Legal and policy reforms on oil needed, IPPR says

Martin Endjala

With the discovery of oil and gas in Namibia, the country will need effective, practical, fair and transparent legal policies to evade the curse of other African countries like Nigeria and the Democratic Republic of Congo.

This was emphasized by the Institute for Public Policy Research Executive Director Graham Hopwood last week as he took a swipe at the upstream Petroleum sector in the country, amidst the discovery of oil and gas in the country and the recent announcement by the Mines and Energy Minister Tom Alweendo on the reviewing of the Petroleum Act which is long overdue.

Hopwood says that the exploitation of oil and gas resources will pose a wide range of challenges for the Namibian economic policy makers kers and the sooner they start thinking about them the better.

This is on the backdrop of Namibia’s legislation in the early 1990s framework, which said to not be up to speed. Hopwood is of the opinion that the local content process needs to be on a speedy pace to make sure that by the time Namibia is in the position to extract its oil, policies are already put in place to regulate investors and to make sure that these resources benefit all Namibians.

With the huge oil volumes Namibia is expected to be making, he raised concerns with the fact that Namibia has no refinery to host and refine its own oil. This, he stressed is another messy situation, that needs urgent addressing.

He also said that Namibia should guard against storing oil in foreign nations.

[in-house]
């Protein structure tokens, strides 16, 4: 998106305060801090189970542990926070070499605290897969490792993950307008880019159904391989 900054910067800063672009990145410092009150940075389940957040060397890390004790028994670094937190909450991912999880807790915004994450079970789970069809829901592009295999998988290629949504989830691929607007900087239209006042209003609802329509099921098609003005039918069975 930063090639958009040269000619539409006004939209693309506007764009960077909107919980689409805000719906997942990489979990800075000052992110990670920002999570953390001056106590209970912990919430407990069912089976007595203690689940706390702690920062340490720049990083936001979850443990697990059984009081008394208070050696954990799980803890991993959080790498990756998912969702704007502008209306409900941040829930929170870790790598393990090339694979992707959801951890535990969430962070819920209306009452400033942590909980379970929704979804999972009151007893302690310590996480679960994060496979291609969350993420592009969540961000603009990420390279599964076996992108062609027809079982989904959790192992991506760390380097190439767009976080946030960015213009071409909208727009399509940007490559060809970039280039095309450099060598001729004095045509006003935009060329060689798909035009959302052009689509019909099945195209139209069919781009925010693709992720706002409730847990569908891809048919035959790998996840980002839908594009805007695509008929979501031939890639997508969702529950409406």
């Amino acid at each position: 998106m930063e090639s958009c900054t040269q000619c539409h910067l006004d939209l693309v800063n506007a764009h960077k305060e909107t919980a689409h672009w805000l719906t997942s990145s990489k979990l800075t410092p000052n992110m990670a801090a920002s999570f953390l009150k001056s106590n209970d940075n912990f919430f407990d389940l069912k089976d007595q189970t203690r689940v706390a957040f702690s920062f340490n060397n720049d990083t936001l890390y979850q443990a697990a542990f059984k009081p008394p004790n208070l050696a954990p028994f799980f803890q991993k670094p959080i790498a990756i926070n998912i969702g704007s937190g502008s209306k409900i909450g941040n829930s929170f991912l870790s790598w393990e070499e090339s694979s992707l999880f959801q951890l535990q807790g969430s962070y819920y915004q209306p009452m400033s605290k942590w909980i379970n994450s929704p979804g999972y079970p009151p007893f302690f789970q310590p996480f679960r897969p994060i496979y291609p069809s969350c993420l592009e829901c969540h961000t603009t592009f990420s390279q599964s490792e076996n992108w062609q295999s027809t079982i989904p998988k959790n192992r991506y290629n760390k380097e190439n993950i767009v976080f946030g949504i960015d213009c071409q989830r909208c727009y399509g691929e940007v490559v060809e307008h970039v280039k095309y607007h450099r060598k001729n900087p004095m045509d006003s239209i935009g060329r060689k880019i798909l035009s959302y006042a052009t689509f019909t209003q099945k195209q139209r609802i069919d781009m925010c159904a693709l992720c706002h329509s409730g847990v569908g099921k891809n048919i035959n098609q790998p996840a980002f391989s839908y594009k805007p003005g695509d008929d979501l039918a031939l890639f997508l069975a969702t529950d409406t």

It is estimated that Graff and Venus could rank among the top 20 global discoveries in the last decade with the potential to turn Namibia into the third largest producer of oil in Sub-Saharan Africa with revenues peaking at US$5.6 billion by the mid-2030s.

Hopwood stated that countries with significant oil and gas revenues often “bank” revenues in a sovereign wealth fund where they are invested for future generations or to help cushion unexpected economic shocks.

Examples include Angola, Equatorial Guinea, Gabon, Ghana, and Nigeria above. Namibia formally launched its own Welwitschia sovereign wealth fund on 12 May 2022.

“Whilst the public finances are currently extremely tight, this is a welcome initiative which should stand Namibia in good stead if properly managed. Experience with the mining and especially the diamond mining industry does not give much cause for hope as far as transparency is concerned”, he said.

According to Hopwood, local content should create a system that benefits all, given that government will soon start getting doubled or even tripled revenues into its coffers from the levies and loyalties.

This money, he says, should then be ploughed back into the public to benefit citizens, by creating jobs and giving an income grant to all Namibians.

Hopwood has since urged local content to be fair and transparent, in terms of employment procedures, adding that “The more we are transparent in operations, the higher chance of realizing the objectives of this local policy. As Poor local content design, inadvertently leads to non-compliances, value leakage and rent-seeking,” he added.

The mining and petroleum Acts are currently under review,according to an announcement by the Mines and Energy Minister Tom Alweendo earlier this year. They are expected to be finalized this year.

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